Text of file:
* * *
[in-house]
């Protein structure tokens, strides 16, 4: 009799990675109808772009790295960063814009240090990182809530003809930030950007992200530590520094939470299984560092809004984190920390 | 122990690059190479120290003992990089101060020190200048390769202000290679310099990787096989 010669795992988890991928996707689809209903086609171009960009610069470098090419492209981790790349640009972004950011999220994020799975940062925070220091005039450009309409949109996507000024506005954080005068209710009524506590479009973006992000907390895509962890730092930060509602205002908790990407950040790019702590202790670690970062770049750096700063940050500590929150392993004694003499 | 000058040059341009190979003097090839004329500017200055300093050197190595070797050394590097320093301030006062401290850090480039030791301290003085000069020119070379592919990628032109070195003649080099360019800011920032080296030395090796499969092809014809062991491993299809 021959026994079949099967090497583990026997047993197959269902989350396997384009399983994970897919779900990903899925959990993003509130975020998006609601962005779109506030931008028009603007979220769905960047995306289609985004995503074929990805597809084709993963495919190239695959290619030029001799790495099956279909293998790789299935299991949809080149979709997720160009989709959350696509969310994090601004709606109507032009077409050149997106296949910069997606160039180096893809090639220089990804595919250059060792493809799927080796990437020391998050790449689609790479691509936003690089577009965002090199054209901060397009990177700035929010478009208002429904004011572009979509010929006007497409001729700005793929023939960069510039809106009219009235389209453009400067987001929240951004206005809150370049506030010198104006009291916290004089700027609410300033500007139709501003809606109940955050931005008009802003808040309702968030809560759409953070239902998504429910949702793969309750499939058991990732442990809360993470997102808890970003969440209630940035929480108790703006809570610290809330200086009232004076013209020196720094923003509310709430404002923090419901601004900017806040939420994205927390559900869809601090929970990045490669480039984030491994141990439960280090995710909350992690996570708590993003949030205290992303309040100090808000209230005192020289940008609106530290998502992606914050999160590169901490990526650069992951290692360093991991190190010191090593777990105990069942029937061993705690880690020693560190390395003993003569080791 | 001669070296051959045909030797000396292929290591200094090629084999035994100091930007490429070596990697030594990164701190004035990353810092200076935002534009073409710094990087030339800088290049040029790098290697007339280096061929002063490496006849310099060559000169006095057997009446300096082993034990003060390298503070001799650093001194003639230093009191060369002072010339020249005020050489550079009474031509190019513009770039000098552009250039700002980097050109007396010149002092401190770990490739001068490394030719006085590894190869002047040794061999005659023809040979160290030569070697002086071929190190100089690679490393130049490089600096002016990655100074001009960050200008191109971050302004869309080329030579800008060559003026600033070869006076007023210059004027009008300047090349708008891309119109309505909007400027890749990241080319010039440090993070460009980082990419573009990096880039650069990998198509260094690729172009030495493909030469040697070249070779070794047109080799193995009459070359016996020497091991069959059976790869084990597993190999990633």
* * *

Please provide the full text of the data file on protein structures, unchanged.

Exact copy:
[in-house]
């Protein structure tokens, strides 16, 4: 009799990675109808772009790295960063814009240090990182809530003809930030950007992200530590520094939470299984560092809004984190920390 | 122990690059190479120290003992990089101060020190200048390769202000290679310099990787096989 010669795992988890991928996707689809209903086609171009960009610069470098090419492209981790790349640009972004950011999220994020799975940062925070220091005039450009309409949109996507000024506005954080005068209710009524506590479009973006992000907390895509962890730092930060509602205002908790990407950040790019702590202790670690970062770049750096700063940050500590929150392993004694003499 | 000058040059341009190979003097090839004329500017200055300093050197190595070797050394590097320093301030006062401290850090480039030791301290003085000069020119070379592919990628032109070195003649080099360019800011920032080296030395090796499969092809014809062991491993299809 021959026994079949099967090497583990026997047993197959269902989350396997384009399983994970897919779900990903899925959990993003509130975020998006609601962005779109506030931008028009603007979220769905960047995306289609985004995503074929990805597809084709993963495919190239695959290619030029001799790495099956279909293998790789299935299991949809080149979709997720160009989709959350696509969310994090601004709606109507032009077409050149997106296949910069997606160039180096893809090639220089990804595919250059060792493809799927080796990437020391998050790449689609790479691509936003690089577009965002090199054209901060397009990177700035929010478009208002429904004011572009979509010929006007497409001729700005793929023939960069510039809106009219009235389209453009400067987001929240951004206005809150370049506030010198104006009291916290004089700027609410300033500007139709501003809606109940955050931005008009802003808040309702968030809560759409953070239902998504429910949702793969309750499939058991990732442990809360993470997102808890970003969440209630940035929480108790703006809570610290809330200086009232004076013209020196720094923003509310709430404002923090419901601004900017806040939420994205927390559900869809601090929970990045490669480039984030491994141990439960280090995710909350992690996570708590993003949030205290992303309040100090808000209230005192020289940008609106530290998502992606914050999160590169901490990526650069992951290692360093991991190190010191090593777990105990069942029937061993705690880690020693560190390395003993003569080791 | 001669070296051959045909030797000396292929290591200094090629084999035994100091930007490429070596990697030594990164701190004035990353810092200076935002534009073409710094990087030339800088290049040029790098290697007339280096061929002063490496006849310099060559000169006095057997009446300096082993034990003060390298503070001799650093001194003639230093009191060369002072010339020249005020050489550079009474031509190019513009770039000098552009250039700002980097050109007396010149002092401190770990490739001068490394030719006085590894190869002047040794061999005659023809040979160290030569070697002086071929190190100089690679490393130049490089600096002016990655100074001009960050200008191109971050302004869309080329030579800008060559003026600033070869006076007023210059004027009008300047090349708008891309119109309505909007400027890749990241080319010039440090993070460009980082990419573009990096880039650069990998198509260094690729172009030495493909030469040697070249070779070794047109080799193995009459070359016996020497091991069959059976790869084990597993190999990633």